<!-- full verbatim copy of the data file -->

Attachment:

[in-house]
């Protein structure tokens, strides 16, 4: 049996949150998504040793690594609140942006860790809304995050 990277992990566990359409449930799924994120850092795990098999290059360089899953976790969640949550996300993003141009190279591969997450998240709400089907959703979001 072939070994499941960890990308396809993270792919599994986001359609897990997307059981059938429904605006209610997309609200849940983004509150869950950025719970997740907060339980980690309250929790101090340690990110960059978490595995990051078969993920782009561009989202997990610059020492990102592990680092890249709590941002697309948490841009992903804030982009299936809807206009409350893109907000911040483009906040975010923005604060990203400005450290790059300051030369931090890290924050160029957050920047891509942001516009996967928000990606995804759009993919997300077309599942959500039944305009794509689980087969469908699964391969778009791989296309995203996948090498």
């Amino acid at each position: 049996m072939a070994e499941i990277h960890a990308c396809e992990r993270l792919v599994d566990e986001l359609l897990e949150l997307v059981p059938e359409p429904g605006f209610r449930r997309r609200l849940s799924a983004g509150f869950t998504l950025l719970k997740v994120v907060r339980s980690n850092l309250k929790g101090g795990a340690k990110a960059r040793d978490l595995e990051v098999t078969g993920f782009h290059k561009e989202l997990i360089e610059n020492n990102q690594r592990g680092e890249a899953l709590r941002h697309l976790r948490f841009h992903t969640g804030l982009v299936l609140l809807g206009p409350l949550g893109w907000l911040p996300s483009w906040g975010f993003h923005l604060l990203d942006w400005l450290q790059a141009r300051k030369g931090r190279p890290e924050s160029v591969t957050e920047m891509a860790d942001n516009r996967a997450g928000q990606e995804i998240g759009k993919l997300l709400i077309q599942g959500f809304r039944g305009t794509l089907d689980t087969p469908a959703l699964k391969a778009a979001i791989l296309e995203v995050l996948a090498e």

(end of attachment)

[in-house]
């Protein structure tokens, strides 16, 4: 049996949150998504040793690594609140942006860790809304995050 990277992990566990359409449930799924994120850092795990098999290059360089899953976790969640949550996300993003141009190279591969997450998240709400089907959703979001 072939070994499941960890990308396809993270792919599994986001359609897990997307059981059938429904605006209610997309609200849940983004509150869950950025719970997740907060339980980690309250929790101090340690990110960059978490595995990051078969993920782009561009989202997990610059020492990102592990680092890249709590941002697309948490841009992903804030982009299936809807206009409350893109907000911040483009906040975010923005604060990203400005450290790059300051030369931090890290924050160029957050920047891509942001516009996967928000990606995804759009993919997300077309599942959500039944305009794509689980087969469908699964391969778009791989296309995203996948090498």
């Amino acid at each position: 049996m072939a070994e499941i990277h960890a990308c396809e992990r993270l792919v599994d566990e986001l359609l897990e949150l997307v059981p059938e359409p429904g605006f209610r449930r997309r609200l849940s799924a983004g509150f869950t998504l950025l719970k997740v994120v907060r339980s980690n850092l309250k929790g101090g795990a340690k990110a960059r040793d978490l595995e990051v098999t078969g993920f782009h290059k561009e989202l997990i360089e610059n020492n990102q690594r592990g680092e890249a899953l709590r941002h697309l976790r948490f841009h992903t969640g804030l982009v299936l609140l809807g206009p409350l949550g893109w907000l911040p996300s483009w906040g975010f993003h923005l604060l990203d942006w400005l450290q790059a141009r300051k030369g931090r190279p890290e924050s160029v591969t957050e920047m891509a860790d942001n516009r996967a997450g928000q990606e995804i998240g759009k993919l997300l709400i077309q599942g959500f809304r039944g305009t794509l089907d689980t087969p469908a959703l699964k391969a778009a979001i791989l296309e995203v995050l996948a090498e």